Chase Decker

In the Studio

I’d rather write about my father-in-law, the artist, Chase Decker, than my mom.

Chase was new, interesting, complicated. I loved his house and his stories and how he’d tell you something crazy, out of nowhere. How he was always a surprise.

My mom, as much as I love her, is the past, filled with resentments, guilt, worry and bad feelings. It is like reliving my youth all over again, all the bad parts, all the parts I want to forget.

I moved halfway across the country to get away from my parents, both of them, for a reason. I realize that now. Because it was the only way I knew how to survive.

I’d rather write about Chase.

It’s easier to romanticize him. Or think fondly of him. Because I wasn’t responsible for him, in the way I am with my own parents, which can curdle your love and turn it sour.

I’ve been writing about musicians and artists for the newspaper where I work and their studios. I love an artist’s studio, a writer’s study. I’m endlessly fascinated: what does it look like, what kind of tools does it have, what is the size and the light? Is it near or far from their house? And how does that space help the person become the artist they want to become?

I think of Chase and Warsaw. How the whole house was his studio, every room, set with an easel and a mess of oil paints. How every room smelled like turpentine from an open can.

Nobody is as interesting as Chase. No one as charming. As welcoming. How he’d invite you into his home, pour you a glass of wine in a pewter cup. Make you bread. He loved to make bread. He was good at it, a sculptor kneading his clay.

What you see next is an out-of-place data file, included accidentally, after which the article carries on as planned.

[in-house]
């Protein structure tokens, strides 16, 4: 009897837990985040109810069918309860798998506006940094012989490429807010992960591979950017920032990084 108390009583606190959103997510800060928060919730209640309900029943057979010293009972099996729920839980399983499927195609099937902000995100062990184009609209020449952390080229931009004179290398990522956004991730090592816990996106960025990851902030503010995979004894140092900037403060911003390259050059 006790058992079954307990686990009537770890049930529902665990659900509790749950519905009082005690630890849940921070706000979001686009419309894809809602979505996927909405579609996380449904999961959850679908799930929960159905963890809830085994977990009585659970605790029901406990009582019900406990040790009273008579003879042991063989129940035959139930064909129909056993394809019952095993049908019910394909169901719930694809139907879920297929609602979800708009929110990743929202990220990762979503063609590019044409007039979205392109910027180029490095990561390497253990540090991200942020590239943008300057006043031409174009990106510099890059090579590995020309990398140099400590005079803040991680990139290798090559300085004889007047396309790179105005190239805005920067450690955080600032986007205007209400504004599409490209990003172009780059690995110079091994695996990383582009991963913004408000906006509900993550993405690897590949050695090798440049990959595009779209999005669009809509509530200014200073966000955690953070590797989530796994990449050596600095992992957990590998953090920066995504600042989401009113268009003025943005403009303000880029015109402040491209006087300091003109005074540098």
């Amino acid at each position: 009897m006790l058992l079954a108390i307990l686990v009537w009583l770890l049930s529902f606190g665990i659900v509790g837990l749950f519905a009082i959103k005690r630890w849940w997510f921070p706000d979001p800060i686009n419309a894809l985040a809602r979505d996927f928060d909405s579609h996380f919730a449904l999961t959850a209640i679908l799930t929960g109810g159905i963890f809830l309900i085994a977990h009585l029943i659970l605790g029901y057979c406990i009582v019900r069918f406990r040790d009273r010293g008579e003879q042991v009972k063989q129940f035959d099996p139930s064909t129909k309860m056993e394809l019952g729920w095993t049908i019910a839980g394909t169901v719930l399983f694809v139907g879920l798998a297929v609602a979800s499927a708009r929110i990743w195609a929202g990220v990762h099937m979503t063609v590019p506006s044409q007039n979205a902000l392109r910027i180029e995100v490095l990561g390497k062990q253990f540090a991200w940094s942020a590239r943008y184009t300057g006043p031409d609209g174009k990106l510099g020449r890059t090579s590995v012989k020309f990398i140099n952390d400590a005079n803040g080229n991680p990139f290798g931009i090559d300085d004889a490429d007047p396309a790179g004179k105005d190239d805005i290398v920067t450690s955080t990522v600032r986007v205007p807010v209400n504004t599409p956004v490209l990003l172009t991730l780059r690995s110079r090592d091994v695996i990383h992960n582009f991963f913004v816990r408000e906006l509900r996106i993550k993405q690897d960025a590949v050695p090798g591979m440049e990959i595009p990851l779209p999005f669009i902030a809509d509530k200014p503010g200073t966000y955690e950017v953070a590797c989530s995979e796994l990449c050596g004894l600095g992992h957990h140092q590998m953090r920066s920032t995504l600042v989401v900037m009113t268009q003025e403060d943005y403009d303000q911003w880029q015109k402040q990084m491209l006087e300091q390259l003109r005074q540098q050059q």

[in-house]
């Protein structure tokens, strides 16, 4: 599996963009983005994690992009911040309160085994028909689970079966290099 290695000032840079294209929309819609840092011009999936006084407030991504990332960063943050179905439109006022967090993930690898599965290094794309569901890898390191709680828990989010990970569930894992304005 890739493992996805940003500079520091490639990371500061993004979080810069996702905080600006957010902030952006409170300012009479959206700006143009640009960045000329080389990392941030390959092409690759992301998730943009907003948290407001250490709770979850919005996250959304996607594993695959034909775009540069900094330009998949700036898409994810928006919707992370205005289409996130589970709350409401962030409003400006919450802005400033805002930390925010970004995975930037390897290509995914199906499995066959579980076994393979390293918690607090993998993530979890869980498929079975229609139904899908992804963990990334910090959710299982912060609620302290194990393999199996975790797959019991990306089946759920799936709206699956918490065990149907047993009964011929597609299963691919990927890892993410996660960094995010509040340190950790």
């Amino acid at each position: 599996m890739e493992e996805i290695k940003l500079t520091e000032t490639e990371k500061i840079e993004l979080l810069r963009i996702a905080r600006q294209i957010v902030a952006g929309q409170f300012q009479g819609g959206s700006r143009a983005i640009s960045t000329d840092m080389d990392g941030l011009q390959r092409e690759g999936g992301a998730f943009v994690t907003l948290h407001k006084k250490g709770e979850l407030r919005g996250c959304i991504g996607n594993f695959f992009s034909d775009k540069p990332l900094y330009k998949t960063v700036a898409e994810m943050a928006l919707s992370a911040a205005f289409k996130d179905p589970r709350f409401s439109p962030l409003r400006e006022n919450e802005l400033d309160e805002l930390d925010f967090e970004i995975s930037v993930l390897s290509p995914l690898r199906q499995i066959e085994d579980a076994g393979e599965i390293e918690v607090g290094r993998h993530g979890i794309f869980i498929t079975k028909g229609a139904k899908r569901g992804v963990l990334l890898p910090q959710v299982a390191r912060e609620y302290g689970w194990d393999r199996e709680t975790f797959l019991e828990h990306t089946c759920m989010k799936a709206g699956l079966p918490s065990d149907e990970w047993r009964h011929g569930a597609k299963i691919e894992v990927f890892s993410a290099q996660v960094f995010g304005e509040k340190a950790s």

How easy it was to spend the day. Talk by the fire. Then move to the yard. Look at the daffodils. Walk down to the pond. Look at the light. Listen to some crazy story about how he shot a beaver that kept damming up his pond. Look at his paintings. Look at his sculpture. Look at the salt house and the meat house. Look at the well, covered in vines.

It was so beautiful, that world. I can’t believe that it’s lost. But at the same time, it had to be. There was no other way. Even if I believed otherwise for a long time. It is gone. It’s not mine anymore. It was never mine, the house or the property.

But it was mine when I was with him. That life. Because he’d give it to you. All of it.

He is gone and there are no new stories to tell. Just the old ones. And I’m trying really hard, just to recall the things he used to say. Something that he said. Something new that I haven’t written here before.

“If I had a violin, I’d surely play it,” he’d say in his Southern drawl, whenever one of us was whining or complaining about something.

“Don’t look in your rearview mirror,” he told me when I was crippled by my writing and terrified of what I’d done. “Just look forward. Go forward.”

If you called and he wasn’t there, you’d get his answering machine. A rustle of movement, like he dropped the phone. Then picked it up again.

That Southern drawl, vehement, “I’m not here right now. I must be in the studio.”

The studio! Then click.

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